Day two  

Saadian tombs Marrakech Tombs Girl Marrakech Tombs InteriorOur first port of call was the Saadian tombs which I’m quite aware sounds a bit depressing, but I promise it wasn't! The area is really beautiful. A common theme in Marrakech attractions is that information is given in Arabic and French with no English translation, so it might be worth researching the attractions that you want to see before you visit. The mausoleum houses around 60 members of the Saudi Dynasty and has become popular with tourists due to the pure beauty of the site. This isn’t a huge area, so you won’t need TOO long to explore it. Even though we arrived fairly early, queues were already forming to see into the different rooms – however the queues were definitely worse as we were leaving, so this is probably a good place to see early in the day! El Badi Palace Marrakech El Badi Stairs Marrakech El Badi Landscape Next stop was El Badi Palace which I’d read to be very run down ruins and nothing in comparison to Bahia Palace (see below). In true Danielle fashion, I actually preferred El Badi Palace! We struggled to find the entrance for quite a while but it was definitely worth the wait. For the most part, this is a ruined palace, however it’s absolutely huge and I can only imagine how grand it would have been in its prime. There are plenty of corners, underground tunnels, nooks and crannies to explore. This is one of the fee places that appeared to have English translations on most of their information boards too! My love for Moroccan architecture has been strengthened once more! Bahia Palace Marrakech El Bahia Palace Marrakech El Bahia Palace Fountain Marrakech El Bahia Palace Tiles Now for the much more built up and stereotypically beautiful palace. If you’re a big fan of Moroccan tiles and colour, this is the place for you. Once again, the palace is much bigger than you think it will be – I’m sure Moroccans have mastered the art of making buildings 10 times bigger on the inside than they look from the outside (it definitely puts Doctor Who's Tardis to shame)! This is an undeniably beautiful palace and will be the background of many Instagram photos if you are that way inclined! Lunch in the square As we headed back up north, we stopped once again for lunch in the square, this time opting to eat at Zeitoun Cafe  where we had the most delicious Moroccan style sandwiches with a view over the square for a spot of people watching! Explore the Souks Marrakech Spices Marrakech Souks Trinkets Our Riad staff had told us that we would most definitely get lost in the Souks but I think we did quite well! Before arriving in Morocco, I had downloaded the app “City maps to go” which you can use offline and whilst no GPS companies have mapped out the winding alleyways of the Souks, it was a good way of seeing whether you were coming closer to the exit or not! We didn’t pick up anything during our time shopping – I’m not one for bartering! But I was obsessed with their hand painted beautiful plates. Once I’ve bought a house, maybe I’ll think about buying plates! Ben Youseff Madrasa Ben Youseff Madrasa Marrakech Marrakech Ben Youseff Madrasa Couple This is definitely another attraction that you will want to read about before visiting if English is your only language! Alternatively, I know many people have hired guides for the day and completed similar itineraries  to the above without the need for research. This was the most prominent Islamic College in the Marrakech area and led to many great scholars. This was one of the largest theological colleges in North Africa and housed up to 900 students - it's hard to believe that 900 students stayed in the small dormitories (many of which had no windows) but that's a small price to pay for apparently one of the best religious teachings in North Africa! If any universities looked like this in the UK, then maybe I’d have gone to uni!  This is another attraction for the instagram-holics! Dinner and exploring the main square at night  As mentioned previously, the main square comes alive at night time, so on our last night, we opted to eat slightly closer to the main square so that we could check out the square in all its glory of an evening. As we had been on 3 days worth of excursions prior to this day in which we had no choice when it comes to food and had been served repetitive tagine / chicken meals for the duration, we were most definitely "tagined"-out. So instead wee opted for a restaurant that was popular on TripAdvisor and served a menu of varied cuisines (if you're also getting sick of tagines, be sure to check out Kui-Zin). Unfortunately at our time of visit (March 2017), a large part of the main square was under construction, so I don’t think we got the full impact of the area. With a positive outlook, the square is beautiful - stalls selling mainly handcrafted Moroccan souvenirs, beautiful women offering henna tattoos, bustling restaurants, street music. However, there is a dark side to this square; Morocco do use animals in the tourism trade extensively. I was saddened by the monkeys on chains and kept in small boxes – hopefully the world will learn!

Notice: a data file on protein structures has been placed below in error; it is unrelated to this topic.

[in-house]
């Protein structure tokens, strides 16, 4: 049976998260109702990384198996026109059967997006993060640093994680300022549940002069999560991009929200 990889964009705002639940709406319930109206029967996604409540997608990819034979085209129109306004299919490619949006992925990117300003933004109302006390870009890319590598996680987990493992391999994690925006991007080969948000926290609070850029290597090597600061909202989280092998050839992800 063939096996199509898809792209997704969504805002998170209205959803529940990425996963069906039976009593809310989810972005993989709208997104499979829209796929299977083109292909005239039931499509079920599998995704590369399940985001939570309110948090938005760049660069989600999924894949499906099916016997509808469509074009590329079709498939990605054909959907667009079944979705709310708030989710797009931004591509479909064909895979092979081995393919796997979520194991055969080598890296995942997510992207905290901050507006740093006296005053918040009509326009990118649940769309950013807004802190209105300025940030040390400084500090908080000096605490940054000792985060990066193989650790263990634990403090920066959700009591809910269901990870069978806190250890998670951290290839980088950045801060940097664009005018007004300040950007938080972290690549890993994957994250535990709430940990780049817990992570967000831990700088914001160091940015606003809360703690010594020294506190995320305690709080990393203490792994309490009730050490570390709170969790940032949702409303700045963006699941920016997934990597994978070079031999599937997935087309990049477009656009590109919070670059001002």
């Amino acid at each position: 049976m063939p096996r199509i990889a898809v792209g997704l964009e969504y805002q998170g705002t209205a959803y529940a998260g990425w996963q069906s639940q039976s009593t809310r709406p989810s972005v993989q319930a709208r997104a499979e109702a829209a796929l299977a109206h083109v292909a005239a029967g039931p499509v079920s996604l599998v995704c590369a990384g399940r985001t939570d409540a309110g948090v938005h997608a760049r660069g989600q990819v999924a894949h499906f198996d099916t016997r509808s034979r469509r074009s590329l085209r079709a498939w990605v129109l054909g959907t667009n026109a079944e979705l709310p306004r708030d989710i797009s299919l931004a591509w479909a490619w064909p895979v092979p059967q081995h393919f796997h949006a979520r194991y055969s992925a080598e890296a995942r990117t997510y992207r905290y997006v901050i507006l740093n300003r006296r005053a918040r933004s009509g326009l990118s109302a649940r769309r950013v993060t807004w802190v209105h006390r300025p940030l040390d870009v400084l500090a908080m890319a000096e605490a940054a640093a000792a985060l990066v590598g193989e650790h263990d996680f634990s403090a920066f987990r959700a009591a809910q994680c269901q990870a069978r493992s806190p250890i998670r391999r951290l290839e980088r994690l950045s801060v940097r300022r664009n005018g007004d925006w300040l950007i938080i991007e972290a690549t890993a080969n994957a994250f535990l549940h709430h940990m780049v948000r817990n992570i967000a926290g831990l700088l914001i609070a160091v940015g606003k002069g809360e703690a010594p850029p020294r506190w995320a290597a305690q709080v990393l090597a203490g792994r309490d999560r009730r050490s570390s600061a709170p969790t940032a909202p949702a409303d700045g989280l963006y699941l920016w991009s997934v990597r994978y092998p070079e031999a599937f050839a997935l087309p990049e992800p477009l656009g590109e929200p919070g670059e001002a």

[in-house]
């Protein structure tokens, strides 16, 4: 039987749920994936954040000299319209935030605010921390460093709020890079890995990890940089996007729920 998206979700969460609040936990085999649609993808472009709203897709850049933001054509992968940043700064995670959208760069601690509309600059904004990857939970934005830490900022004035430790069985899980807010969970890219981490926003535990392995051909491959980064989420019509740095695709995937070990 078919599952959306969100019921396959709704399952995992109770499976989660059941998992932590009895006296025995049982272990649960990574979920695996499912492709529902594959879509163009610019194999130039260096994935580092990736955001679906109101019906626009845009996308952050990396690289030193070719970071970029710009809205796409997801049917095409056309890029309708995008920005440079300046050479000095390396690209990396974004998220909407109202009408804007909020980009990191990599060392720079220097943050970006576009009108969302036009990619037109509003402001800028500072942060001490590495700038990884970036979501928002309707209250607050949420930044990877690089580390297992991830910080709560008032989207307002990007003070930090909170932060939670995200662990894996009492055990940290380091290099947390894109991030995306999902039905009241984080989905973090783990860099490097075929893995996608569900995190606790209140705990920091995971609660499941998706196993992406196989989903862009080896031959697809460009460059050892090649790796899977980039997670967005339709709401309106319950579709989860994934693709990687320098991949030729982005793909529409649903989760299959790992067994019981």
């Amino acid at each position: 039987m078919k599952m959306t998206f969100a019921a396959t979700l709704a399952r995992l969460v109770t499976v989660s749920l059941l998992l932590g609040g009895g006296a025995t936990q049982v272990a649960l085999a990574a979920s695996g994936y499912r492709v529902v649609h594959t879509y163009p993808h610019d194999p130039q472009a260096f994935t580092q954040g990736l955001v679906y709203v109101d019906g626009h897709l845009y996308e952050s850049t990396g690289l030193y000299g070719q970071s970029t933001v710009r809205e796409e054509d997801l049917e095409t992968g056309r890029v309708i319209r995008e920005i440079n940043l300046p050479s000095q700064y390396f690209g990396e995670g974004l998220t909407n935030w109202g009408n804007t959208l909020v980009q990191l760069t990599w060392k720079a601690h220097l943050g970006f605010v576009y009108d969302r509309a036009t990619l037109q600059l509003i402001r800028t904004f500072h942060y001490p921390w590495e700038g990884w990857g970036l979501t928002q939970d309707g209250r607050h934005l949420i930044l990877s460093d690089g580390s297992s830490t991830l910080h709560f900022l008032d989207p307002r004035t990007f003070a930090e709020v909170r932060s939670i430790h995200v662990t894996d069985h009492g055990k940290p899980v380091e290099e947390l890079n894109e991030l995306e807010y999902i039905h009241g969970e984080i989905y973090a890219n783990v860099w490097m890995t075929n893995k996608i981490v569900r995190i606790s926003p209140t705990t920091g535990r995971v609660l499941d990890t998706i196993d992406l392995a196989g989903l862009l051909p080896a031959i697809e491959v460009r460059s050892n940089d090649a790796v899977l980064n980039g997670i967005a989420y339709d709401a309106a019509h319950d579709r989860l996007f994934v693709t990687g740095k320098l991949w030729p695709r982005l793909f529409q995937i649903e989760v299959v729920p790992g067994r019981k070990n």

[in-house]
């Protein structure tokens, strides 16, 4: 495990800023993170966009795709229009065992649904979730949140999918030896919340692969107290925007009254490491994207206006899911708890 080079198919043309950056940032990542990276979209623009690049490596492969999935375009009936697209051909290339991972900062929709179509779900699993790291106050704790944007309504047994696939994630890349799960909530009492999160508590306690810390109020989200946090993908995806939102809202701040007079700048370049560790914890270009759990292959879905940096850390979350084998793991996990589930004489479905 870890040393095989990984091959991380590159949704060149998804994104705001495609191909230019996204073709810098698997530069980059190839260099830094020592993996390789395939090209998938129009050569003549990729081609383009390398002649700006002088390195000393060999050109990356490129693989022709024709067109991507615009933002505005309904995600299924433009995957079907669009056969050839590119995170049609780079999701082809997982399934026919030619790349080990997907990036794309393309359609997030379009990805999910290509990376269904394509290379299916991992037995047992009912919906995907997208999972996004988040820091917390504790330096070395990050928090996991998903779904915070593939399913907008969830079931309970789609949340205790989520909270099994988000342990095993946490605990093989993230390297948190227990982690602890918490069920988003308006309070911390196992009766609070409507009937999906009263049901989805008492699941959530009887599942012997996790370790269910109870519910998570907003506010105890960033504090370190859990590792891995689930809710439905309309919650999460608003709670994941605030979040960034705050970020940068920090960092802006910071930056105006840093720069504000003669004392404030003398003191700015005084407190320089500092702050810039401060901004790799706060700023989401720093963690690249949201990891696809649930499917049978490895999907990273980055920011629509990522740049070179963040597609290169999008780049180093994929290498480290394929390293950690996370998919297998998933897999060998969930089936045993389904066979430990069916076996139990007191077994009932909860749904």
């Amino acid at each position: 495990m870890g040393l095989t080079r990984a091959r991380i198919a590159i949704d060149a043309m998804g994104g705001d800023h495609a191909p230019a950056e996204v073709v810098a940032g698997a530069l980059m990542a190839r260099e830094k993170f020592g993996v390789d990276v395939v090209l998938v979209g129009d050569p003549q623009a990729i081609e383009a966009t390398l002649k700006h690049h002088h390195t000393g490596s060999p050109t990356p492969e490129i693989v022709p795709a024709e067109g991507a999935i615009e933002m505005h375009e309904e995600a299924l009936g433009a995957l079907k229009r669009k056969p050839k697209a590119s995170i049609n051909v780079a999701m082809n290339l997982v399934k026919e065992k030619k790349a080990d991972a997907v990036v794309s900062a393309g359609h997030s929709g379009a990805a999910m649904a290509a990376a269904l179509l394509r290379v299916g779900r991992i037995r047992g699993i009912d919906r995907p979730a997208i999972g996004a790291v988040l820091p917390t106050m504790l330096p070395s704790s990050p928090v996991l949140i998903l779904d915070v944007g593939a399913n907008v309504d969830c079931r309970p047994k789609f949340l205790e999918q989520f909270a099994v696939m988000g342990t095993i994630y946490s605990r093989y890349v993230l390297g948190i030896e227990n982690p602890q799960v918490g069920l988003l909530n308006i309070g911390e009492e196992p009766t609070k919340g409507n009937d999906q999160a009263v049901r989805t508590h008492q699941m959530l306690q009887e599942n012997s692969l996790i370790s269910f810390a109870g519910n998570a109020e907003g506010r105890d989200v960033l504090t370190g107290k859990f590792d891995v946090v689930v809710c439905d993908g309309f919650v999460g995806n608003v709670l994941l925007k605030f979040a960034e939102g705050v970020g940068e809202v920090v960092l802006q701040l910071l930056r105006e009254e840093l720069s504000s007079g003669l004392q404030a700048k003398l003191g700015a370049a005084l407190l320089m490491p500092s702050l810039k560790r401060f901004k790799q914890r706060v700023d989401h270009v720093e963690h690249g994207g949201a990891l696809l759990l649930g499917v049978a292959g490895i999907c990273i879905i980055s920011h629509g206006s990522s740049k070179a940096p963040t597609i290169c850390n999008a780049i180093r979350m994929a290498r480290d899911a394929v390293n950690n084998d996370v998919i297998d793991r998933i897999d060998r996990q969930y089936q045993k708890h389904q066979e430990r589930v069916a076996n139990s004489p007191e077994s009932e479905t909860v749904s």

If I had one more day  

While I think my 2 days in Marrakech were perfect, if I were to spend one day longer in the city, here's what I would do! Spa day Morocco is famed for its Hammam style of massage/bath and if we had an extra day, I would have loved to try one! We decided to skip this activity as we have both had Turkish baths previously (which are ever so slightly different - you can learn about the difference here), so we felt more inclined to go out and explore what Morocco had to offer! Cooking class Another thing that Morocco is famed for is it's food! We loved the food on our trip (despite getting a bit "tagined"-out towards the end) and it would have been so interesting to see the pros at work/learn how it's done! Guided Souk Tour The souks are a mess of colour, winding alleyways, stalls and activity. We didn't purchase anything whilst we were there on the basis that a) nothing caught our eye and b) we weren't actually sure what was worth buying and for what price! You can hire guides to take you around the souks and get all of the top tips and tricks! Overall, our time in Marrakech was amazing and I would recommend it to anyone who is looking for a trip to experience a culture that is completely different from their own, eat great food, meet incredibly friendly and helpful people and generally have a great time! Have you been to Marrakech? What was your experience like?

Disclaimer: This is not a sponsored post and all thoughts are my own. Follow my blog with Bloglovin

Danielle1

Two Days in Marrakech Pinterest